period of literature. Edward chose
Harold II as his successor, thus
angering William and causing the
Scholars now believe that the literature of the
British isles began with the Celtic Druids.
These priests assumed the function of story
telling, memorizing and reciting long heroic
poems about Celtic leaders and their deeds.
In the same way, Anglo-Saxon literature
began not with books, but with spoken verse
and incantations. Their purpose was to pass
along tribal history and values to an audience
that could not read.
Some Anglo-Saxons were familiar with
the written word. In the 3rd century in
northern Europe, they had devised an
alphabet of letters called runes. When
they came to Britain, they brought this
alphabet with them and used it until the
Latin alphabet we have today
ORIGINS OF ANGLO-SAXON
The reciting of poems often occurred on
ceremonial occasions such as the celebration
of a military victory. The performers were
usually professional minstrels, known as
scops. Their assistants were called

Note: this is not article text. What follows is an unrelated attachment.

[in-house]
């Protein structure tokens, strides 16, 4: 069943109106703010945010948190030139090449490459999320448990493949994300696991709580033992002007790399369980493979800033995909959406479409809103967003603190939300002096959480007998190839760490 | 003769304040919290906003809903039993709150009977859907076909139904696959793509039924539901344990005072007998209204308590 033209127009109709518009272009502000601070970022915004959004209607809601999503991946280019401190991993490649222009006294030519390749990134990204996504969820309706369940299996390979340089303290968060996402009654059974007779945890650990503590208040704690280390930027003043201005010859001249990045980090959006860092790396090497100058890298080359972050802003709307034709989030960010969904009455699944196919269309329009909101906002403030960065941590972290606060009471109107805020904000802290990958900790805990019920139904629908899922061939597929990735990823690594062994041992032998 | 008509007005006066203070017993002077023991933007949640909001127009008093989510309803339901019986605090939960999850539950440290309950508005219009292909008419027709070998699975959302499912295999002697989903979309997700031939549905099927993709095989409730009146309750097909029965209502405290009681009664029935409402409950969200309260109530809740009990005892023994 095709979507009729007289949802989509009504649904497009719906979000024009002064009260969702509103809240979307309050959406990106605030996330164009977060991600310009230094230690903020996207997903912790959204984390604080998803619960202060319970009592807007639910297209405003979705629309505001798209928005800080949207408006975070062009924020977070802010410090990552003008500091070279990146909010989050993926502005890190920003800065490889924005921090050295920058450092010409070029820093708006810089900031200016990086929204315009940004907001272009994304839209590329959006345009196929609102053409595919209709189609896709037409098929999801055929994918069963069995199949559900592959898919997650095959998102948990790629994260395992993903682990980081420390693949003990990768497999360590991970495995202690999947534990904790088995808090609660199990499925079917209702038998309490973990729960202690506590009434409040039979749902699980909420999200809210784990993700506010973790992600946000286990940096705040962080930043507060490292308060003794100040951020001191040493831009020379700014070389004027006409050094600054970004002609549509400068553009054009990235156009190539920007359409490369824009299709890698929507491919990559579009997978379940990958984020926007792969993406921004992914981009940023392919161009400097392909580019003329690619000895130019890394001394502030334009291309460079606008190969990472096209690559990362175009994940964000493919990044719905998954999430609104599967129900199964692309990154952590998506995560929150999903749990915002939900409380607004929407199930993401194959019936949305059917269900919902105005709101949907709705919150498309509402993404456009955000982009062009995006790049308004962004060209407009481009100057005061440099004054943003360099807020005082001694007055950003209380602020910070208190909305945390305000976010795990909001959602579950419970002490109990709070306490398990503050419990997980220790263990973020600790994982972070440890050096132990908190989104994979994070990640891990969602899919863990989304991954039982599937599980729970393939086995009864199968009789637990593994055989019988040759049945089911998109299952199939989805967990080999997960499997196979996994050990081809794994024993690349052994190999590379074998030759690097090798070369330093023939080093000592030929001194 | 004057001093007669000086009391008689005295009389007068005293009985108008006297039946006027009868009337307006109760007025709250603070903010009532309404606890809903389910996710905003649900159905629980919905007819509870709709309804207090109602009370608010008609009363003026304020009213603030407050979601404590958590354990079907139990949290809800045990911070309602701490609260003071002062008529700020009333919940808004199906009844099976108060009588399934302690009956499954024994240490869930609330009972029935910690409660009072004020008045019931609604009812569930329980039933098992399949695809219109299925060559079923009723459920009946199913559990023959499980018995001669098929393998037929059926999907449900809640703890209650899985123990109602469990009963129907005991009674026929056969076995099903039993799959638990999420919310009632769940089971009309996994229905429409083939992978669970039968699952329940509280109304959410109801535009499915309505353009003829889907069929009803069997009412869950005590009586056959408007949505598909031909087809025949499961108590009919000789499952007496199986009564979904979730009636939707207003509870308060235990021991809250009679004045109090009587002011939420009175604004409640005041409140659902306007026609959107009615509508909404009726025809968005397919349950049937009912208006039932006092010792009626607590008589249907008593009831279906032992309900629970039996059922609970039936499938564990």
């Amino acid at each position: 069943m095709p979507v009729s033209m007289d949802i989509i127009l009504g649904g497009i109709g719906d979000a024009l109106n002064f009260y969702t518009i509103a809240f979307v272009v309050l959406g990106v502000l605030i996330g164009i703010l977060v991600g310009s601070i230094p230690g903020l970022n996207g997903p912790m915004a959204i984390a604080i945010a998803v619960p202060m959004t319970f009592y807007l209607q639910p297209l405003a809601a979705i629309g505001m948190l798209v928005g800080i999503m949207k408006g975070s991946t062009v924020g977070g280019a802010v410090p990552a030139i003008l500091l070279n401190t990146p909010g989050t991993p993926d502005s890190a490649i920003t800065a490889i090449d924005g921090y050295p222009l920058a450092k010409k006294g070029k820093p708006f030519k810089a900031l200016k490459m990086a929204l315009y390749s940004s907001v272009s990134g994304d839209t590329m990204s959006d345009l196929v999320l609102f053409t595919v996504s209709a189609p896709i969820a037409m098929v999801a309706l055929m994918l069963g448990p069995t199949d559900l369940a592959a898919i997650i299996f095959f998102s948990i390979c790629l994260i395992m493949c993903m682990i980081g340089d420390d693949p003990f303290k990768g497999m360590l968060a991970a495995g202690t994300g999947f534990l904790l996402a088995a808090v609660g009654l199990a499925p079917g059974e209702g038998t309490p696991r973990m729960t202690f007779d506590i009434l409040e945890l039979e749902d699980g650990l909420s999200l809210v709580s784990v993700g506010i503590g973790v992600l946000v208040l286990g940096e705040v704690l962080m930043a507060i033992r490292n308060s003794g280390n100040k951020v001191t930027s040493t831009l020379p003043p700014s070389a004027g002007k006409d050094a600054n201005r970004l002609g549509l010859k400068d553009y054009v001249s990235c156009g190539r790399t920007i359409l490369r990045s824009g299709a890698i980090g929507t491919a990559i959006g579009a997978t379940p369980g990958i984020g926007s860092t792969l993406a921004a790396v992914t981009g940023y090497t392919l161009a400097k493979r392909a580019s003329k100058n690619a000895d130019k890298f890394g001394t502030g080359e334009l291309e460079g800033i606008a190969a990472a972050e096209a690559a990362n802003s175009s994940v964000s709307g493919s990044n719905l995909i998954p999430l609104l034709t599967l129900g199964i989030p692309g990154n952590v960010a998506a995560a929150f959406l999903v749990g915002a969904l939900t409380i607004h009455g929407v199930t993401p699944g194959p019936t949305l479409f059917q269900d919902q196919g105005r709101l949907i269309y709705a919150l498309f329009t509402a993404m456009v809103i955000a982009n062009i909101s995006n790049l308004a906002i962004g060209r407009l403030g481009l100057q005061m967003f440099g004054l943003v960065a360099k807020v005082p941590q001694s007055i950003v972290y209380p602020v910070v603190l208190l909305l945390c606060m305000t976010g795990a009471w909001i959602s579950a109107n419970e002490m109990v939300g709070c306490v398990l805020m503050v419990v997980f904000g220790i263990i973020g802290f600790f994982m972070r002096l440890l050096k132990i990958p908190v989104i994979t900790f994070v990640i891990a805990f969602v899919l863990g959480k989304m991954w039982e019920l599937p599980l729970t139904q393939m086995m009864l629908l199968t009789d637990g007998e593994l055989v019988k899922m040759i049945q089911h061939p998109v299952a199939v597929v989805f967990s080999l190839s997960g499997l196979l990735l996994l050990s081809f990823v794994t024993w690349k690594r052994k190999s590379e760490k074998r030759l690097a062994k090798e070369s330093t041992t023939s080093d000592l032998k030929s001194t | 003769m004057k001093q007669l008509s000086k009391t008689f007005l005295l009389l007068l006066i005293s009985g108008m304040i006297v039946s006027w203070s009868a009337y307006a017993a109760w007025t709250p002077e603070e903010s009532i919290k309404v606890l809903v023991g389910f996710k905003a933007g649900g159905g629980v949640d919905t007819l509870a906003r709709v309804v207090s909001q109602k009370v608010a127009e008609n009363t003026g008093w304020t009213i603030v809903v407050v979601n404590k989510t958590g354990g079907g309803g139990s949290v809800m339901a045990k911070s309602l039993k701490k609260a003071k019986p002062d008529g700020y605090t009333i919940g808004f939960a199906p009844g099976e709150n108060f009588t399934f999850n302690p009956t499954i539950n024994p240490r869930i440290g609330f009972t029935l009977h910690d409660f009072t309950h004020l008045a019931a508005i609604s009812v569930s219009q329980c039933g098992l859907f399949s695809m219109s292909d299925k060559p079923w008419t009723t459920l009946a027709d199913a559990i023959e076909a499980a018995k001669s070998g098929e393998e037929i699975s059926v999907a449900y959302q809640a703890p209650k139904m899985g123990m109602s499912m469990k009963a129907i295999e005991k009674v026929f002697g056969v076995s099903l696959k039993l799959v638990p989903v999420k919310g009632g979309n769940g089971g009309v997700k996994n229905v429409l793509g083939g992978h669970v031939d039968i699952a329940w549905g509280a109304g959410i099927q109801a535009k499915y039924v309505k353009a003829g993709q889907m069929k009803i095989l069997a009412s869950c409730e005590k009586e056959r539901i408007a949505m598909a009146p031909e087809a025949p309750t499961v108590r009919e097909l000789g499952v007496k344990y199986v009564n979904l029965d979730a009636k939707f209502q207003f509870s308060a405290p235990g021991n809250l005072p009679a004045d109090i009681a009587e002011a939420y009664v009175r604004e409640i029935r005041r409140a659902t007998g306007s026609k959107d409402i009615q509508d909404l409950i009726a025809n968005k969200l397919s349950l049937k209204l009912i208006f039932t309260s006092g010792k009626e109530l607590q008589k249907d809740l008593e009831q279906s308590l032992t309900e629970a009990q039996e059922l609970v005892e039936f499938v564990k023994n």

Scholars believe that these recitations took
place to the accompaniment of a harp.
The poems followed a set formula of
composition, which probably made them
easier to memorize. A rigid pattern of
word stresses gave off a sing-song
effect. Another part of the pattern was
alliteration, the repetition of sounds,
especially initial consonant sounds.
TYPES OF ANGLO-SAXON
Only about 30,000 lines of Anglo-Saxon
verse still exist. Almost all of it is found in four
works dating from about 975-1050 A.D.
The early verse falls into two categories:
Heroic poetry-which recounts the
achievements of warriors involved in great
battles and elegiac poetry-sorrowful laments
that mourn the deaths of loved ones and the
loss of the past.
THE BEOWULF LEGEND
Of the heroic poetry, the most important work
is Beowulf, the story of a great pagan warrior
renowned for his courage, strength, and
dignity. Beowulf is an epic, a long heroic
Because it is the first such work to be
composed in the English language, it is
considered the “national epic of England.”
Like most Anglo-Saxon poets, the author of
Beowulf is UNKNOWN. Although versions of
the poem were recited as early as the 6th
The text that we have today was
composed in the 8th century and not
written down until the 11th century.
Historians usually credit Alfred the
Great with having changed the course
of British literature.
The first English poet that we know by
name is Caedmon.